Salome’s Two Worlds Projected

LA Opera first presented its provocative production of Salome during its inaugural season in 1986. That iconic production featured a backdrop of hand painted, psychedelic projections envisioned by designer John Bury. Salome returns to LA Opera this month and features new projections that build upon Bury’s original designs and showcase the title character’s mental state throughout the opera.

Bury’s original projections (see below) were abstract and textural, containing a dark color scheme (reds, blues, and purples). Some projections feature shapes that look like bubbles or blood cells, while others create patterns using horizontal lines.

A still from John Bury's original projections

A still from John Bury’s original projections

Updated since their original use, the new projections are no longer hand painted. Projection Designer Alisa Lapidus digitized Bury’s projections and used them as the base for the new projections (which are both digital and animated). These new projections reflect director David Paul’s emphasis on Salome’s journey between two worlds – the one she lives in and the one in her head.

A still from the new projections for Salome

A still from the new projections for Salome

The image above is an example of the new projections representing the real world of the opera, (including a projected moon that replaces a mechanical one from the original production). While this image showcases the real world, it still has an air of mystery that makes it jive with the abstract projections representing Salome’s mental state (see below).

A still from the new projections for Salome

A still from the new projections for Salome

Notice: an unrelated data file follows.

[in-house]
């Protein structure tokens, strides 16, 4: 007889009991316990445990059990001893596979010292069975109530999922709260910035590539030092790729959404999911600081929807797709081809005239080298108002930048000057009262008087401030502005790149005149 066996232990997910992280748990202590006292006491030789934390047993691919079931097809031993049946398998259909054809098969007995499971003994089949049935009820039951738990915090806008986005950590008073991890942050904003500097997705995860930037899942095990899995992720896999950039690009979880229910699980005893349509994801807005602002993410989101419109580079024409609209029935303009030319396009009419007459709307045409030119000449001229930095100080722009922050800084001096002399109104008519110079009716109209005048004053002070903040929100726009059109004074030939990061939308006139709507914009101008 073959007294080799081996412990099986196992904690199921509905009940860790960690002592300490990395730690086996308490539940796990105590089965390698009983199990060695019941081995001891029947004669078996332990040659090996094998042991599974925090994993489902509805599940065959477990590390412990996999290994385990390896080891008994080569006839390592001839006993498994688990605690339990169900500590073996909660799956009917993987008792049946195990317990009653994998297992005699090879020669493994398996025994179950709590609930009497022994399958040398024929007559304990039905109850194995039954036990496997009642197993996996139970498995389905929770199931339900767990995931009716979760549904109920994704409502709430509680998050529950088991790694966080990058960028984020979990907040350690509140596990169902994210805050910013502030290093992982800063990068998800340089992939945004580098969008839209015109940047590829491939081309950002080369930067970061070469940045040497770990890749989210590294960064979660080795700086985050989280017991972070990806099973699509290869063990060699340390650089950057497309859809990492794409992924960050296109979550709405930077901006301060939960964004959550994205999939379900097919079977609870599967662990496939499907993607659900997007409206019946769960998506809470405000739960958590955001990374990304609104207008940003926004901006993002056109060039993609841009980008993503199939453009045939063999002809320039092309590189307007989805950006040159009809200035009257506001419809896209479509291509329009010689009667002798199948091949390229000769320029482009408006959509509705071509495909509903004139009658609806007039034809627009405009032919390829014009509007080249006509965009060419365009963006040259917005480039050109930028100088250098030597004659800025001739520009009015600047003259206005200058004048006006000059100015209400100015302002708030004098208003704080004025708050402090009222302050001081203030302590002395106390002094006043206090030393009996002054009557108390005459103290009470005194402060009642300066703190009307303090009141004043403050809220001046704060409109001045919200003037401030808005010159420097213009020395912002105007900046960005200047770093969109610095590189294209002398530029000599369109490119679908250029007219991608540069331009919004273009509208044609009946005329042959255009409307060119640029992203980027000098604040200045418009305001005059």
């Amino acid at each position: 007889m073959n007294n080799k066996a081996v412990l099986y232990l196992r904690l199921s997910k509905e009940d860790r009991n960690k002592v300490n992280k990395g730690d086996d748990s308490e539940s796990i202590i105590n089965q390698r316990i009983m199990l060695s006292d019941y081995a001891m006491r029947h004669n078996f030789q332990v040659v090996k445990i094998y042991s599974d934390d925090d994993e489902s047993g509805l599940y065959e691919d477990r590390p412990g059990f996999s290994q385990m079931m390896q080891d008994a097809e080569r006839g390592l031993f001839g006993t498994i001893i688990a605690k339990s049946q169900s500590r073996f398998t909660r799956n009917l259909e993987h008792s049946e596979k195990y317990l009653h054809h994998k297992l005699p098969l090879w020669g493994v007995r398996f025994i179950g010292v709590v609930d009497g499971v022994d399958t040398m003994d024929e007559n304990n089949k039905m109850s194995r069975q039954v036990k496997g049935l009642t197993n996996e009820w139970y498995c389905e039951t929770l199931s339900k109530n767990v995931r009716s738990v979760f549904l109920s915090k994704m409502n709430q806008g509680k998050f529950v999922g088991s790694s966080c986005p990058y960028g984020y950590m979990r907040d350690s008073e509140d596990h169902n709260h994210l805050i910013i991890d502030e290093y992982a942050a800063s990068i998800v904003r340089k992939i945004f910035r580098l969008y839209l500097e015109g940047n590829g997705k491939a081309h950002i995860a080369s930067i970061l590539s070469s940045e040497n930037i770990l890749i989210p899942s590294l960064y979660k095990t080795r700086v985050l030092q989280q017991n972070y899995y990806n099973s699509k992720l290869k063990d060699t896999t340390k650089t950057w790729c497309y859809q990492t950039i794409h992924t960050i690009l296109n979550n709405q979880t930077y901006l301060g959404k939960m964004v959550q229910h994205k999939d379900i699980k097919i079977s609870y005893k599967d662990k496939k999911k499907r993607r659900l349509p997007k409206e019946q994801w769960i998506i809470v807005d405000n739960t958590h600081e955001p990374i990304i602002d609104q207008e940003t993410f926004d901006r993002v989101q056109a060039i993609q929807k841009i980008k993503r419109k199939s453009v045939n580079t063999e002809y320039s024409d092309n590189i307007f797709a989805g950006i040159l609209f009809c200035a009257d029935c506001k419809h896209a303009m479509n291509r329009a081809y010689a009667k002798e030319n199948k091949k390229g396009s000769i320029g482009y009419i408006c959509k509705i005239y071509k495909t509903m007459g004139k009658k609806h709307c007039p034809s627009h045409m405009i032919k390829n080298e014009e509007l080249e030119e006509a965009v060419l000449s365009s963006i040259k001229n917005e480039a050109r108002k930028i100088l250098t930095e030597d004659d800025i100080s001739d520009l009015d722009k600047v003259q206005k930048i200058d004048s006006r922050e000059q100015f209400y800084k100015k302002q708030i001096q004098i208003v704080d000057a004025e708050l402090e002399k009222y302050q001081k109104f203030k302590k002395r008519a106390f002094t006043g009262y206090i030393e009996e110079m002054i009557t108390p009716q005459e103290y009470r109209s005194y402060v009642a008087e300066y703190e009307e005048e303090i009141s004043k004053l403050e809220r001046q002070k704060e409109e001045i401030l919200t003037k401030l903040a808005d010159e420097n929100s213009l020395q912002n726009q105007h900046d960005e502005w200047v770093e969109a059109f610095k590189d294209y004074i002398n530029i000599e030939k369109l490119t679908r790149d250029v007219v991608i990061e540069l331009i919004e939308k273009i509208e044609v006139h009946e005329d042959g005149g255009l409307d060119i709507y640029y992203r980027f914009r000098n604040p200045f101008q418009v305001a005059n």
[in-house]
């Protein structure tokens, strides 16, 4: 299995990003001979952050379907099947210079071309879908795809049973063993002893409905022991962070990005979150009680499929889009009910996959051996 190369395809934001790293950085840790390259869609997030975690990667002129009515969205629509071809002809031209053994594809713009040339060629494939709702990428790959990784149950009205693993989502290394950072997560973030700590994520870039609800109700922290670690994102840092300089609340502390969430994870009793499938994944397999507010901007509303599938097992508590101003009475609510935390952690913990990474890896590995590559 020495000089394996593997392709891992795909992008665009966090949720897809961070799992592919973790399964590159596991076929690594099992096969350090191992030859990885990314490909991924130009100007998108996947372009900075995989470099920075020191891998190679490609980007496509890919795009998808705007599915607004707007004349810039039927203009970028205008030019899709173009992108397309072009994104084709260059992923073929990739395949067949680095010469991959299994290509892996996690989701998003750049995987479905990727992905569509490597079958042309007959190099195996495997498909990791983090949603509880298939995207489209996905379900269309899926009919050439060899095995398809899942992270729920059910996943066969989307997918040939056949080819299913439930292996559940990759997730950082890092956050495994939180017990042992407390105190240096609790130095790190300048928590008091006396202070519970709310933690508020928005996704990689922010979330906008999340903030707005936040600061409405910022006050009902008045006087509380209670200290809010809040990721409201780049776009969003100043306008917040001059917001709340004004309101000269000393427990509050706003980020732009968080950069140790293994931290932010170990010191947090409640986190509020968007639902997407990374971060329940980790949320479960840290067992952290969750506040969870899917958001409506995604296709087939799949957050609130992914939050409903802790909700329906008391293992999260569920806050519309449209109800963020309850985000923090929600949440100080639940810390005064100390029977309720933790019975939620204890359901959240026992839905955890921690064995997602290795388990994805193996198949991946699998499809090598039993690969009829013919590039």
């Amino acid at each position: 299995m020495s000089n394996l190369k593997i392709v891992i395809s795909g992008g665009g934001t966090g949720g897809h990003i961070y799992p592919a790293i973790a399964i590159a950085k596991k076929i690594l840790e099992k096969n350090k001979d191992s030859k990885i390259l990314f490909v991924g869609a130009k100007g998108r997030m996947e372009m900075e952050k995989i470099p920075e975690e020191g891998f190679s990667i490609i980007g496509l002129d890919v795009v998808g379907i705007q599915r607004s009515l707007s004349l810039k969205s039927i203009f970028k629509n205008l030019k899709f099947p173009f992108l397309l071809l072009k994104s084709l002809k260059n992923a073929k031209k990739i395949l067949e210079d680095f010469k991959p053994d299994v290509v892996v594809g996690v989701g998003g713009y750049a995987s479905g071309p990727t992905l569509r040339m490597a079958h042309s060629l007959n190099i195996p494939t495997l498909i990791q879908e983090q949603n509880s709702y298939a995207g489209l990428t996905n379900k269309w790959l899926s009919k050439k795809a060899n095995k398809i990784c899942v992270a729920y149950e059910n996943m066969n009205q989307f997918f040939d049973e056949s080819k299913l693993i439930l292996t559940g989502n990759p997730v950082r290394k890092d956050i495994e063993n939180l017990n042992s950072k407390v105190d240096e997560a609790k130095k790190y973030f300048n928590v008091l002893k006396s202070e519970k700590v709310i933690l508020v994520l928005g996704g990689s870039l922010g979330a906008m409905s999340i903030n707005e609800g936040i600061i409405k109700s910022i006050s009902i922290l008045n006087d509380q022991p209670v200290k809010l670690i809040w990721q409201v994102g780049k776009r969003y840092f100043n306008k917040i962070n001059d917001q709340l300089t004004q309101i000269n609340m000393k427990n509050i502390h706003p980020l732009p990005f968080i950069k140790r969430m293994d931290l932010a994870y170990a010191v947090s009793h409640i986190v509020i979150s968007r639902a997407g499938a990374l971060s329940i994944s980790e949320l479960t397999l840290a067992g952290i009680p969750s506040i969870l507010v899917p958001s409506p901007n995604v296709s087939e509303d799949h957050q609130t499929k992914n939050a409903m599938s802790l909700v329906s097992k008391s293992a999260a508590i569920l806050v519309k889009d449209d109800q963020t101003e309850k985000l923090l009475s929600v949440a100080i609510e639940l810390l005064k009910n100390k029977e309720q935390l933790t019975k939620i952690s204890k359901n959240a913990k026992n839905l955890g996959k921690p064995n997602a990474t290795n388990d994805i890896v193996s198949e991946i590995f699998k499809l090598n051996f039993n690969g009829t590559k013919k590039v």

A still from the new projections for Salome

A still from the new projections for Salome

This is where the new projections get a little into Salome’s head.

Whenever Salome’s mental state is explored the textures in the projections evolve into shapes that look like a dark-colored pulsing brain. It’s a visceral representation of Salome’s mind, so intense that Lapidus even gave the projection files names that sound like heavy metal bands (“Seizure with Texture” and “Execution with Blood Moon”) that describe the patterns seen in the projections and the overall mood they create.

These new images are projected from four directions – two overhead above the stage, one in the front of the house, and one in the back of the stage. They are present throughout the show, tied to very specific points in the music. Since it’s a live performance, the projections cannot be digitally exported in a single run, like a long movie. Instead, the stage manager calls projection cues as she does with lighting, set, singers entrances, etc.

As technology has advanced, so too has the way in which a classic production is presented. This restored and enhanced Salome features projections that build upon and intensify the original designs, emphasizing Salome’s mental state and providing an entertainment that’s not to be missed.

To learn more about and purchase tickets to Salome, click here.

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